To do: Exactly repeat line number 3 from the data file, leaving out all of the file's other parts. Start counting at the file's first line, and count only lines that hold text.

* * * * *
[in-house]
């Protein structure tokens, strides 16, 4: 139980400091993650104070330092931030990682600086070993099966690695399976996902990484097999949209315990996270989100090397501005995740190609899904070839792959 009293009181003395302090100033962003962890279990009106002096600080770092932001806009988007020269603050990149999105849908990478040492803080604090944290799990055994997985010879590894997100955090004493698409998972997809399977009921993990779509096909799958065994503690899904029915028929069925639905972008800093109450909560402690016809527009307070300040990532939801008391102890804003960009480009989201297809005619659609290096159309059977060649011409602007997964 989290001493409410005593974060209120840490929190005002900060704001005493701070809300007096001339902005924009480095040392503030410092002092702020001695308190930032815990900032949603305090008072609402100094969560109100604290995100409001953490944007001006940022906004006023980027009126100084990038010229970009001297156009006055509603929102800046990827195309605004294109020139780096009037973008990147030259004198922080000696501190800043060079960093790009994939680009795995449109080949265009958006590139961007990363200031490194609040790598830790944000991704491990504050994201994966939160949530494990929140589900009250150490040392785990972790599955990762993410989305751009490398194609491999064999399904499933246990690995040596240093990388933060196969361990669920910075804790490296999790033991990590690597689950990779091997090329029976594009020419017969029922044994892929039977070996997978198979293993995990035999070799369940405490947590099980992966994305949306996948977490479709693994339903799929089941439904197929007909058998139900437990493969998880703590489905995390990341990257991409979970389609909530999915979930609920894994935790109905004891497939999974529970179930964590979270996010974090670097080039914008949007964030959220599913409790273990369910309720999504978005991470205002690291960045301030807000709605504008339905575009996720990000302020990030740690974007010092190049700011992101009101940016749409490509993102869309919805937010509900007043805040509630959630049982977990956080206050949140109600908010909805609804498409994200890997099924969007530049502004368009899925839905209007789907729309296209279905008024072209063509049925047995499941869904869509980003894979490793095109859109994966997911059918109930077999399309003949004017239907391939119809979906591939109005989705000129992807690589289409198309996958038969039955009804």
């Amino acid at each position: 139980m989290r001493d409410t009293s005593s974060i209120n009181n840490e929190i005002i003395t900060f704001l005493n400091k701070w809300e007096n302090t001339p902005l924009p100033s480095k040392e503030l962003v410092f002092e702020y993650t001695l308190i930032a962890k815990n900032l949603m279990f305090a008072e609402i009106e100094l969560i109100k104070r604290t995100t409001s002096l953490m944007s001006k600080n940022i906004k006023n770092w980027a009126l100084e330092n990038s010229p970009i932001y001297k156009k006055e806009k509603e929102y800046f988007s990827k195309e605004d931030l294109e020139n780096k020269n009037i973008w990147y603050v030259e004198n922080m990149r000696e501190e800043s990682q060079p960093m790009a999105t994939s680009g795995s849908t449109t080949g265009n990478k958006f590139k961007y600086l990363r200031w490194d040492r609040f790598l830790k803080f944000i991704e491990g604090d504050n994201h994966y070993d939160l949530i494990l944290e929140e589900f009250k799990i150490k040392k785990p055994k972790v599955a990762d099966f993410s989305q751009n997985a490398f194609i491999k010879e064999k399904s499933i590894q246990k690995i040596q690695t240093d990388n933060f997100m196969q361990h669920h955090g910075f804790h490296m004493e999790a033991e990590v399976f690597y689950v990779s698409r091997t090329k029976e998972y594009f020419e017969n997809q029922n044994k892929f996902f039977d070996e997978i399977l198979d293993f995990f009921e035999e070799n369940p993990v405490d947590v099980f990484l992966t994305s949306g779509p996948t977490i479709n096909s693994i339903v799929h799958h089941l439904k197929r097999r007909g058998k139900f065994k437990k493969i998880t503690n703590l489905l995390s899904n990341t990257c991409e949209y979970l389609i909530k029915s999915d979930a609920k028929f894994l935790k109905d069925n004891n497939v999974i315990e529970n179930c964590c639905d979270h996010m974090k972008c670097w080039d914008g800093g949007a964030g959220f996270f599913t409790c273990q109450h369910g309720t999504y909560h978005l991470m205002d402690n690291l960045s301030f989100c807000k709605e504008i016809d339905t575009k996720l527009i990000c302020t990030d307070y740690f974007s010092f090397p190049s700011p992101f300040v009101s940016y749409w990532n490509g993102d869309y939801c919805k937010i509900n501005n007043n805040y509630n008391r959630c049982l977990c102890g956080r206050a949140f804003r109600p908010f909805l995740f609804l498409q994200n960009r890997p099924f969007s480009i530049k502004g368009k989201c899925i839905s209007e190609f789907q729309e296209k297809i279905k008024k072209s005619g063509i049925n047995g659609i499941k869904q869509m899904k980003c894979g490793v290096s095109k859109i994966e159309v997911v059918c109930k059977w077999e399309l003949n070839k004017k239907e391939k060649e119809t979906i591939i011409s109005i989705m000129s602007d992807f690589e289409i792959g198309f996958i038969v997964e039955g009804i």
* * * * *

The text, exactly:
């Amino acid at each position: 139980m989290r001493d409410t009293s005593s974060i209120n009181n840490e929190i005002i003395t900060f704001l005493n400091k701070w809300e007096n302090t001339p902005l924009p100033s480095k040392e503030l962003v410092f002092e702020y993650t001695l308190i930032a962890k815990n900032l949603m279990f305090a008072e609402i009106e100094l969560i109100k104070r604290t995100t409001s002096l953490m944007s001006k600080n940022i906004k006023n770092w980027a009126l100084e330092n990038s010229p970009i932001y001297k156009k006055e806009k509603e929102y800046f988007s990827k195309e605004d931030l294109e020139n780096k020269n009037i973008w990147y603050v030259e004198n922080m990149r000696e501190e800043s990682q060079p960093m790009a999105t994939s680009g795995s849908t449109t080949g265009n990478k958006f590139k961007y600086l990363r200031w490194d040492r609040f790598l830790k803080f944000i991704e491990g604090d504050n994201h994966y070993d939160l949530i494990l944290e929140e589900f009250k799990i150490k040392k785990p055994k972790v599955a990762d099966f993410s989305q751009n997985a490398f194609i491999k010879e064999k399904s499933i590894q246990k690995i040596q690695t240093d990388n933060f997100m196969q361990h669920h955090g910075f804790h490296m004493e999790a033991e990590v399976f690597y689950v990779s698409r091997t090329k029976e998972y594009f020419e017969n997809q029922n044994k892929f996902f039977d070996e997978i399977l198979d293993f995990f009921e035999e070799n369940p993990v405490d947590v099980f990484l992966t994305s949306g779509p996948t977490i479709n096909s693994i339903v799929h799958h089941l439904k197929r097999r007909g058998k139900f065994k437990k493969i998880t503690n703590l489905l995390s899904n990341t990257c991409e949209y979970l389609i909530k029915s999915d979930a609920k028929f894994l935790k109905d069925n004891n497939v999974i315990e529970n179930c964590c639905d979270h996010m974090k972008c670097w080039d914008g800093g949007a964030g959220f996270f599913t409790c273990q109450h369910g309720t999504y909560h978005l991470m205002d402690n690291l960045s301030f989100c807000k709605e504008i016809d339905t575009k996720l527009i990000c302020t990030d307070y740690f974007s010092f090397p190049s700011p992101f300040v009101s940016y749409w990532n490509g993102d869309y939801c919805k937010i509900n501005n007043n805040y509630n008391r959630c049982l977990c102890g956080r206050a949140f804003r109600p908010f909805l995740f609804l498409q994200n960009r890997p099924f969007s480009i530049k502004g368009k989201c899925i839905s209007e190609f789907q729309e296209k297809i279905k008024k072209s005619g063509i049925n047995g659609i499941k869904q869509m899904k980003c894979g490793v290096s095109k859109i994966e159309v997911v059918c109930k059977w077999e399309l003949n070839k004017k239907e391939k060649e119809t979906i591939i011409s109005i989705m000129s602007d992807f690589e289409i792959g198309f996958i038969v997964e039955g009804i």